When we launched our blog last month, I shared with you some details from the upcoming VMS Professionals conference. Held on Thursday, May 31 and Friday, June 1, the 8th annual conference offered a great opportunity to meet with industry leaders, learn about the issues and challenges facing our businesses and talk about news and trends that affect us all.
A full agenda from the conference is available here, but for those who could not attend, I wanted to share some of my key takeaways from this year’s event:
- Management of contingent labor is more important than ever. Staffing Industry Analysts (SIA) recently reported that more than $1.8 trillion is spent globally on contingent labor. That number has seen tremendous increase in recent years, and the trend is expected to continue in the upcoming years. This growth demonstrates a profound expansion in complexities of global, multi-disciplined labor categories—and it means that managers of contingent labor are more critical to their organizations than ever.
- Legislative trends are making a big impact. In our most recent blog post, I talked about the TechServe lobby day and issues facing our industry. We were very pleased to have George Reardon, Special Counsel at Littler speak to attendees about penalties and impact of the Affordable Care Act (ACA) healthcare reform law on contingent workforce. He shared important data that explained how the reform specifically impacts contingent labor and the companies that use it. Mark Roberts, CEO of TechServe Alliance also presented on legislative activities and the importance of maintaining workforce flexibility and access to talent. It is important for us all to remain knowledgeable and get involved and it is great to have associations like TechServe Alliance working on our behalf!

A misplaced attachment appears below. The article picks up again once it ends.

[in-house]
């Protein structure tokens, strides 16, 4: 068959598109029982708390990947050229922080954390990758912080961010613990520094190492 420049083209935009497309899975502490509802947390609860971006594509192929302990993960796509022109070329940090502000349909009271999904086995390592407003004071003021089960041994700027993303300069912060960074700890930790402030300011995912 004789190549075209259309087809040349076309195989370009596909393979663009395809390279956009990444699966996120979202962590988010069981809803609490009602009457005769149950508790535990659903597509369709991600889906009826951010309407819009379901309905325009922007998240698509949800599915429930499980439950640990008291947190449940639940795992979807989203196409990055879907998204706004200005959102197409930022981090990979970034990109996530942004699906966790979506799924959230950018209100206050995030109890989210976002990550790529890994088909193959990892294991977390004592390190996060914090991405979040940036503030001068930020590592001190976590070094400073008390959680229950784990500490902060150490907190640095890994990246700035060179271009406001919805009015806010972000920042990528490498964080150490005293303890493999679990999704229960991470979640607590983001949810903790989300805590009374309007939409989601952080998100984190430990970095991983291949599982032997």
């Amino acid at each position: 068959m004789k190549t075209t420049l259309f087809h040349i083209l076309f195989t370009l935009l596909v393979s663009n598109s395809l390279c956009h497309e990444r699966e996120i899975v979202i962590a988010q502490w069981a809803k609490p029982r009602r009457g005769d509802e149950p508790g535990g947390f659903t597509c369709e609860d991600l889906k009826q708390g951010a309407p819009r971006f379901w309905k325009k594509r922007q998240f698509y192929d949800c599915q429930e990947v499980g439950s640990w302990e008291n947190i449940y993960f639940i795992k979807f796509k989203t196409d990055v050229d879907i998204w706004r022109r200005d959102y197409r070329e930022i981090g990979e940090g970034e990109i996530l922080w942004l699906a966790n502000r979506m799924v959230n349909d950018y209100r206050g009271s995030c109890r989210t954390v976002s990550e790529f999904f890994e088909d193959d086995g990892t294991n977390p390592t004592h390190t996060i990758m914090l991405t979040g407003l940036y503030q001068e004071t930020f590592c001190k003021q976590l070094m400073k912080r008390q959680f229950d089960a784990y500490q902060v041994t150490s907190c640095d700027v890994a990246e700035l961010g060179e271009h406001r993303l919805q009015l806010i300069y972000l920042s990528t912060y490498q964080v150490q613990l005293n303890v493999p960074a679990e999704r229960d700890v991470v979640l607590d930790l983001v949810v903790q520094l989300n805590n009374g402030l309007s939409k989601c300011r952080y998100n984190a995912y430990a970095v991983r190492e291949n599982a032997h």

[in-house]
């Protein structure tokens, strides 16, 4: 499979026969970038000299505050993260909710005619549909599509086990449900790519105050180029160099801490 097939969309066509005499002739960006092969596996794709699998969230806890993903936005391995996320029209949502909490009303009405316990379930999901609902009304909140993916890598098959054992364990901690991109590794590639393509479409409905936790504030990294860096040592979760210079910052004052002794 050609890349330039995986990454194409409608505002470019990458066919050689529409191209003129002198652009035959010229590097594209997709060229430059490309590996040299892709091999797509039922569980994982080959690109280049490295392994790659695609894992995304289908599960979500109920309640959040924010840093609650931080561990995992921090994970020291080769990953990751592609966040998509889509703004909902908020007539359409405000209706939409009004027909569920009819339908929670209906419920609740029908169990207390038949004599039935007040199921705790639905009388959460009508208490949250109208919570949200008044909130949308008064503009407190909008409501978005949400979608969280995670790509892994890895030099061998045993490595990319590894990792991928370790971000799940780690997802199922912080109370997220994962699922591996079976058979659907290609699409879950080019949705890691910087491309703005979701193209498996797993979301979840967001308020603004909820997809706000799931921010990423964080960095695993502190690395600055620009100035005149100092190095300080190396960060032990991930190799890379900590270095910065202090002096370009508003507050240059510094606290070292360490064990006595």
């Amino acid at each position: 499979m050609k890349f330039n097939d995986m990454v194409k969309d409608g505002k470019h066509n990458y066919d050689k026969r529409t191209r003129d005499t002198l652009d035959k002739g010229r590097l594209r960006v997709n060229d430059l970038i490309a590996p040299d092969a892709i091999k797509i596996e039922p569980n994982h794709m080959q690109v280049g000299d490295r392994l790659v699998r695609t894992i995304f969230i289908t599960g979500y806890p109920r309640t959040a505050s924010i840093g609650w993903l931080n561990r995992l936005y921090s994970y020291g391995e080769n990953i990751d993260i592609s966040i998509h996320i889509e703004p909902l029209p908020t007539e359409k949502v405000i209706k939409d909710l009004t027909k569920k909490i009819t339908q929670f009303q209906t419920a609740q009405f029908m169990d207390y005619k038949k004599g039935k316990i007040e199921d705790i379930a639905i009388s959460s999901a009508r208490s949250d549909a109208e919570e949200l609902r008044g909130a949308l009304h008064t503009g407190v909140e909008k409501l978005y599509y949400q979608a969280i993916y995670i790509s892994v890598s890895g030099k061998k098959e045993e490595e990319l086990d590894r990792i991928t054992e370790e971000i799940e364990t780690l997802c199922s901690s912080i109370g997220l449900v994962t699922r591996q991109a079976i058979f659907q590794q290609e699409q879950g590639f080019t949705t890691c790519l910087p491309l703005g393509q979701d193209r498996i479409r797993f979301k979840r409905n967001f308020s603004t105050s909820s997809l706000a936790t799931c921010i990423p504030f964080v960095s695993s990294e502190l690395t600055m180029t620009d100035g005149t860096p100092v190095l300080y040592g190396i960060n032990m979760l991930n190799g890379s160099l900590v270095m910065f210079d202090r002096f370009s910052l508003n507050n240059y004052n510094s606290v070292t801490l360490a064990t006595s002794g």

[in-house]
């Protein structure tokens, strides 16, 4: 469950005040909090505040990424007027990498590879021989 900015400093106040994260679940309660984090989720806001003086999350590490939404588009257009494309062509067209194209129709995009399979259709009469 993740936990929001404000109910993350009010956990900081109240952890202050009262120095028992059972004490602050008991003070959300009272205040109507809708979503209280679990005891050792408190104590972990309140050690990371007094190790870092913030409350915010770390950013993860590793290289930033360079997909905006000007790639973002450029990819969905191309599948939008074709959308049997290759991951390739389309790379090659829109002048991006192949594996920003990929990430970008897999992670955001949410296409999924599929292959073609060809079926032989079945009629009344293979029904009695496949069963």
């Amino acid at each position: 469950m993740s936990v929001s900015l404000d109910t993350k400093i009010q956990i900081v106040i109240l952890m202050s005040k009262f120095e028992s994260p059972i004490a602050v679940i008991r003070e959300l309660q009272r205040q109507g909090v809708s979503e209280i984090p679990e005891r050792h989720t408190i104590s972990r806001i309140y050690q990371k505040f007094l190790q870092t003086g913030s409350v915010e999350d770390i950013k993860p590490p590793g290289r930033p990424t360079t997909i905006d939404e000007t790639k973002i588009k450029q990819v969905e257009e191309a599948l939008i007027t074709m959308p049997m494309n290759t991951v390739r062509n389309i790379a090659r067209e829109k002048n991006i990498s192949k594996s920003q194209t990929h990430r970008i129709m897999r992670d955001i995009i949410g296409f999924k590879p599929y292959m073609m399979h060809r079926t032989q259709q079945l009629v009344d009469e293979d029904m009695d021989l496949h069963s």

- The role of contractors in your organization is evolving. Rebecca Pratt Bromet, Partner at Seyfarth Shaw Attorneys spoke to attendees about employment law concerns for employers using contingent labor. Partnering with knowledgeable contingent labor suppliers to ensure access to talent plus compliance with the law is critical. But also, as contingent labor becomes a stronger driving force within organizations (as noted in SIA’s $1.8 trillion spending), contractors are being viewed as much more than temporary labor. They are increasingly seen and valued as meaningful contributors to permanent teams, and an important part of businesses across the globe.
Let me extend my warm thanks to our presenters, exhibitors and attendees at this year’s conference. The conversations provided excellent insights and tools to help our businesses more effectively manage contingent labor.